Fight the Covid and Omicron variants: new confirmations of the efficacy of an antitumor drug. Sabizabulin significantly reduces mortality in the most severe patients, those who are admitted to intensive care. Significant reduction: 55%. The study was published today and is considered very encouraging, even if the narrowness of the sample examined leads to caution.
It’s not the first cancer drug used to mitigate the effects of Covid, but sabizabolin – which is still in an experimental stage – appears to give better results because, as the New York Times reported, it prevents cells from building microtubules and cables. Critical molecules that transport substances from one part of the cell to another.
“These are really impressive results,” says Dr. Ilan Schwartz, an infectious disease specialist at the University of Alberta, an independent expert who was not involved in the study. “There are so far few treatments for the most severe patients and therefore new treatments are needed.” Meanwhile, Veru, the Miami-based company that developed the drug, has asked the Food and Drug Administration for emergency clearance to use it.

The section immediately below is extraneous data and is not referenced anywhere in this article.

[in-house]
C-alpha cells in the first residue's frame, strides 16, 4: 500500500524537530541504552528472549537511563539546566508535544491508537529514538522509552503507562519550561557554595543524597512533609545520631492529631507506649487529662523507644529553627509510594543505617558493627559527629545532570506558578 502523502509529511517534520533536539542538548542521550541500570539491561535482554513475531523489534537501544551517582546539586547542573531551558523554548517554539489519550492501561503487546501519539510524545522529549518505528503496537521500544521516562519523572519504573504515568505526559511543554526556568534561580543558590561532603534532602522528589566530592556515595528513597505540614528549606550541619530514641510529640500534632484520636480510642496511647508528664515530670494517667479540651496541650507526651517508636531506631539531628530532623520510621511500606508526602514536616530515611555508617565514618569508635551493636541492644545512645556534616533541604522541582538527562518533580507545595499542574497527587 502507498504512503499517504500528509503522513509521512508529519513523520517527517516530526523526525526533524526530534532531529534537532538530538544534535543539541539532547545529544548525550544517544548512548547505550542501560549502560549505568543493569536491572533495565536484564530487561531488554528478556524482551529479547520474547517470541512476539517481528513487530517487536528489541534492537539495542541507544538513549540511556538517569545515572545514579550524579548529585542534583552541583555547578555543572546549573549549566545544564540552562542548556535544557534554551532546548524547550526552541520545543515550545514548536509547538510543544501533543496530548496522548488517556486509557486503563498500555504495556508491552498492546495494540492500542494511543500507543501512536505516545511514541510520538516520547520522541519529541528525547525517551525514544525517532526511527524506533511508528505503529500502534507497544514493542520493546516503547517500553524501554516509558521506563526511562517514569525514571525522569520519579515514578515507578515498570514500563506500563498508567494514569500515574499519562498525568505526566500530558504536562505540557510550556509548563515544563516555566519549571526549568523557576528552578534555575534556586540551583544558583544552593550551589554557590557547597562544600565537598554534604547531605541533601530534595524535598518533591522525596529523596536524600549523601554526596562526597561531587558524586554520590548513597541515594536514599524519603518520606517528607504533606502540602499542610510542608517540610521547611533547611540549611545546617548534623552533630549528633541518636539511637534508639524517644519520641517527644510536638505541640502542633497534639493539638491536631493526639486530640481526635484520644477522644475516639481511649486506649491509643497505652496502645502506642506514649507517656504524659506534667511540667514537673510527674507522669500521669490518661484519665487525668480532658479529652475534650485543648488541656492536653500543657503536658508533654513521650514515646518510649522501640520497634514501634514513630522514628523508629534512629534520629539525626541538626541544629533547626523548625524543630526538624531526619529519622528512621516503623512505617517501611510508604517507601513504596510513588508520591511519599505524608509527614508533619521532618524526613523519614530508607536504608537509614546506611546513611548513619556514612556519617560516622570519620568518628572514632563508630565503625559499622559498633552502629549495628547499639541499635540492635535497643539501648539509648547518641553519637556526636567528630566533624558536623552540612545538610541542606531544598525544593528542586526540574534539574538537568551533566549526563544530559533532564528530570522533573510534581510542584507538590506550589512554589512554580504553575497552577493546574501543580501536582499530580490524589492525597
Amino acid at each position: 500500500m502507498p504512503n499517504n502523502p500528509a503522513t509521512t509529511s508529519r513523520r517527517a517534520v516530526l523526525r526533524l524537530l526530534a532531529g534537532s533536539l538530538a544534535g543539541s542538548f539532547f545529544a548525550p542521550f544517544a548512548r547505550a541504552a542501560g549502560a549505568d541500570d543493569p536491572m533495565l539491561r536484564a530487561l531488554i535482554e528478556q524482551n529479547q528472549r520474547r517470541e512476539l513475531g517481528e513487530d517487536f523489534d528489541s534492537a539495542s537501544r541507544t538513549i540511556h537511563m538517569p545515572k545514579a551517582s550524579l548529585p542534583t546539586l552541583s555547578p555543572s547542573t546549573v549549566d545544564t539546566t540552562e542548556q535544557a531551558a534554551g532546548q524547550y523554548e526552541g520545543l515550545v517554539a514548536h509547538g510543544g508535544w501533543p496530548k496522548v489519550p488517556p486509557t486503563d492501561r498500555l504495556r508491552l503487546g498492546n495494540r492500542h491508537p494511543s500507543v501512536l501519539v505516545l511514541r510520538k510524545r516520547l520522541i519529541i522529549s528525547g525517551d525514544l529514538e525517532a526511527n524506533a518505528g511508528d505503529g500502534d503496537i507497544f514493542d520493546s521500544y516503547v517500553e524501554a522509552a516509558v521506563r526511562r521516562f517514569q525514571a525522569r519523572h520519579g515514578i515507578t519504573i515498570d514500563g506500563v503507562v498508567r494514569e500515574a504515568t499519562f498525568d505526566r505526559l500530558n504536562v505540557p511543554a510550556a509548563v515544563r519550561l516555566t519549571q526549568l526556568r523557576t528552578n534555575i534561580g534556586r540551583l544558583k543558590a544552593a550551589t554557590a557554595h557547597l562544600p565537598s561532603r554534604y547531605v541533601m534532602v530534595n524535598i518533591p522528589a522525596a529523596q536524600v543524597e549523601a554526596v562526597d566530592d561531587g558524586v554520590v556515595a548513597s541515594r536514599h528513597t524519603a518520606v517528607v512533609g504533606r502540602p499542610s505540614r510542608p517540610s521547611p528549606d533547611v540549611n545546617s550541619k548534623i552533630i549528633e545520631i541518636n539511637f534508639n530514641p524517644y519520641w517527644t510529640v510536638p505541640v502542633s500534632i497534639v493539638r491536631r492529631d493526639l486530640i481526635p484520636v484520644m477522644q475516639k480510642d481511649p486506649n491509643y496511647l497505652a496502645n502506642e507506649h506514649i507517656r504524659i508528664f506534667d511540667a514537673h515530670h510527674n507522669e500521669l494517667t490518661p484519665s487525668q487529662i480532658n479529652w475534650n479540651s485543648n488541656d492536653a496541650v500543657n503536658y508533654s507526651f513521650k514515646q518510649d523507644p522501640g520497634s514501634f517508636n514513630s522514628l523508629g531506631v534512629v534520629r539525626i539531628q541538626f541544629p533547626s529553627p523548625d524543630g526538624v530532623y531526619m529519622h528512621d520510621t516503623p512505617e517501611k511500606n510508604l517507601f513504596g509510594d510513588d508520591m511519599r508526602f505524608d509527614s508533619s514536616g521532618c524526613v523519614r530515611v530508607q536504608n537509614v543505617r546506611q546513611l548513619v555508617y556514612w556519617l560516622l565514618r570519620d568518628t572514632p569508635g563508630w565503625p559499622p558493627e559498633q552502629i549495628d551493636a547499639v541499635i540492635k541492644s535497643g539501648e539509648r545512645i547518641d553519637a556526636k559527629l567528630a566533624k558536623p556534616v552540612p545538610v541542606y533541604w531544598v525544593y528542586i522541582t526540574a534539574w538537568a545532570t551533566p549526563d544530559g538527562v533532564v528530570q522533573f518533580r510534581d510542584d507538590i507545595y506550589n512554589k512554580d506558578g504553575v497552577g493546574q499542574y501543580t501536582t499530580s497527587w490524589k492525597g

But Schwartz himself notes that the sample of 134 patients currently being treated is relatively small and that “larger, more independent confirmatory studies” are needed.
Veru researchers have tested sabizabulin for its anti-covid function for two years. In particular, it aims to prove its efficacy in the fight against pneumonia, which is one of the main causes of death in people with coronavirus and its variants.
After the first experiments on mice, conducted by researchers at the University of Tennessee Health Sciences Center in 2020, they moved in May last year to tests on volunteers who were given sabizabolin pills. Volunteers in critical condition or in hospital who need respirators and are also exposed to risk factors such as high blood pressure, old age or obesity.
Studies on volunteers
In the latest study – the New York Times wrote – 134 volunteers received sabizabulin and 70 placebos. Over the 60 days, mortality rates between the two groups were significantly different: 45.1% of the placebo group died compared to just 20.2% of those who received the new drug. This difference translated to a 55.2% reduction in risk of death.
Finally, other experts remember that although these results are encouraging, they must be confirmed by other studies: Unfortunately, this was not the first time that antitumor drugs, such as molnopiravir, had initially given very positive results similar to those of their own. with sabizabulin, only until then stabilizing at levels that are equally interesting but not nearly as powerful as reducing half or more of the deaths of critically ill patients.